Bob Garfield

Host, On The Media

Bob Garfield is the co-host of On the Media

Bob Garfield isn’t exactly a media whore, but he’s extremely promiscuous.

Apart from On the Media, Bob has been a columnist for 30-plus years, at the moment on the subjects of media and marketing for The Guardian and MediaPost. In the world of marketing he is an institution, like the Red Cross. Or San Quentin.

When not casting broadly, Bob casts podly, with former OTM producer Mike Vuolo on the insanely popular Slate language program “Lexicon Valley.” In print, Bob has been a contributing editor for the Washington Post Magazine, Civilization and the op-ed page of USA Today. He has also written for The New York Times, Playboy, Sports Illustrated, Atlantic and Wired and been employed variously by ABC, CBS, CNBC and the defunct FNN as an on-air analyst. As a lecturer and panelist, he has appeared in 37 countries on six continents, including such venues as the Kennedy Center, the U.S. Capitol, the Rainbow Room, the Smithsonian, Circus Circus casino, the Grand Ole Opry, the U.N., Harvard University, Princeton University and, memorably, a Thai Kickboxing ring in Cape Town, South Africa.

He is the author of five books, most recently Can’t Buy Me Like. His first book, Waking Up Screaming from the American Dream, was published by Scribner in 1997, favorably reviewed and quickly forgotten.  His 2003 manifesto on advertising, And Now a Few Words From Me, is published in six languages (although, admittedly, one is Bulgarian). His 2009 crackpot screed The Chaos Scenario, about the supposed collapse of mass media and advertising, has all come true. Garfield co-wrote “Tag, You’re It,” a snappy country song performed by Willie Nelson, and wrote an episode of the short-lived NBC sitcom “Sweet Surrender.” It sucked.

Shows:

Bob Garfield appears in the following:

When an Immigration Icon Has a Complicated Past

Friday, February 16, 2018

Is the press ignoring the details about a popular immigration activist?

A Ponzi Scheme of Lies

Friday, February 16, 2018

From Rob Porter to Michael Cohen: as the White House lies continue to mount, can the truth ever catch up?

For the Rohingya, Blurred Lines Between Trauma and Truth

Friday, February 16, 2018

A reporter covering violence against the Rohingya explores why some victims of horrific attacks are embellishing details in order to survive. 

How I.C.E. Propaganda Makes Its Way Into the News

Friday, February 16, 2018

From I.C.E. press releases to your local TV news station.

In Poland, a Troubling New Law

Friday, February 16, 2018

A new law in Poland criminalizes a broad range of speech concerning the Holocaust. 

An Apocalyptic Tick-Tock

Friday, February 02, 2018

The Doomsday Clock tracks humankind's shifting proximity to apocalypse. We're now two minutes to midnight. So... what does that mean?

'The Memo,' Selective Disclosure and the Fight for True Transparency

Friday, February 02, 2018

Transparency advocates have been asking Congress to use "Rule X" to disclose classified intelligence for decades. Now that they're finally doing it, is it just a partisan ploy?

Gitmo Is Back in Business

Wednesday, January 31, 2018

In his SOTU this week, the president said Guantanamo will remain open for business. Last fall we spoke to the author and editor of Guantanamo Diary about life inside the prison.
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Memes: An Aesthetic & Political Overview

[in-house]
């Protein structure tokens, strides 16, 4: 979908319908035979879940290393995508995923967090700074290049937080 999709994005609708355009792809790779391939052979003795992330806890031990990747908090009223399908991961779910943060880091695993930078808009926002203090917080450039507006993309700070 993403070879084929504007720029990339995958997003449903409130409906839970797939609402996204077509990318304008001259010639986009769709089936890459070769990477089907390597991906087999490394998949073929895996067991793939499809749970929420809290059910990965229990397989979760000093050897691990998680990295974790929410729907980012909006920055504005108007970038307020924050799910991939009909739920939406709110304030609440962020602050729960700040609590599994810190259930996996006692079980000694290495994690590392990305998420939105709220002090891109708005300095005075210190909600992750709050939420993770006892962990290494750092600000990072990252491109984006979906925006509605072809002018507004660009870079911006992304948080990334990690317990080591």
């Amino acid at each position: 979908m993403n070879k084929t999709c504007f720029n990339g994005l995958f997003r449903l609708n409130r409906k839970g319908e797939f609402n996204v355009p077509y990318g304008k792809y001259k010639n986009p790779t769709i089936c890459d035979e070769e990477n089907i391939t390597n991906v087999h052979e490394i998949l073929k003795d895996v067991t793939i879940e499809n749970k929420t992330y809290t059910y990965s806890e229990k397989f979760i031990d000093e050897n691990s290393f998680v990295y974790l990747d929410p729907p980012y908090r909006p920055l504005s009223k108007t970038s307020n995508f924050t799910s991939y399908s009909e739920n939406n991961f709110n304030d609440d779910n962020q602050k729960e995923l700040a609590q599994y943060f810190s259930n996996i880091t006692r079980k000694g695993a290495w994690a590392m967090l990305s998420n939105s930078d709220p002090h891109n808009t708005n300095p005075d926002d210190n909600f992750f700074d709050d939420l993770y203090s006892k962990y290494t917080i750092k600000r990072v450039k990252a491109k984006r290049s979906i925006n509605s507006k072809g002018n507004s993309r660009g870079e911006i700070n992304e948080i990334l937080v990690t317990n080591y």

Friday, January 26, 2018

From whence, memes? For whom, memes? Gloom or doom, memes? With The New York Times's internet culture critic Amanda Hess.

Breaking News Consumer's Handbook: Protest Edition

Friday, January 26, 2018

How to be a savvy consumer of protest news.

The Power of a Protest

Friday, January 26, 2018

How strong is the women's resistance movement? To find out, look beyond headcounts at protests.

Facebook Mutes the News

Friday, January 19, 2018

Will Facebook's modified News Feed stymie fake news and make its users happier — or will it cripple the real news industry?

A Journalist of Consequence

Wednesday, January 17, 2018

Through his twenty-year career as a national security reporter for The New York Times, James Risen has gotten some of the biggest scoops in the industry. It almost cost him his career. 
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Michael Wolff Doesn't Have To Go Back

Friday, January 12, 2018

Fire and Fury offers new details about chaos in the Trump White House. Author Michael Wolff explains how he got the access and what sets the book apart from daily reports. 

What the Press and "The Post" Missed

Friday, January 12, 2018

Les Gelb, project leader for the Pentagon Papers, on what Steven Spielberg's new film may leave out of the real story. 

The Fake News Crisis That Wasn't

Friday, January 12, 2018

A new study looks at the role of "fake news" in the weeks prior to the 2016 election, and the results are not as dire as previously assumed.

Live From the Most Dishonest & Corrupt Media Awards!

Friday, January 12, 2018

The time has finally come for President Trump's promised "Most Dishonest & Corrupt Media Awards." Bob and Brooke hit the (fictional) red carpet to check it out.

Bob Garfield's One-Man Show

Monday, January 08, 2018

Bob Garfield, co-host of “On the Media,” discusses his new one-man show “Ruggedly Jewish.”

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The Man Behind Black Mirror

Wednesday, January 03, 2018

As Black Mirror launches its fourth season--and the real world seems to increasingly resemble the show--we revisit a 2015 conversation with the show's creator.
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Rebecca Solnit on Hope, Lies, and Making Change

Friday, December 29, 2017

The writer is impatient with despair, not only because it paralyzes action, but because the lessons of history teach us that change happens in unexpected and often non-linear ways.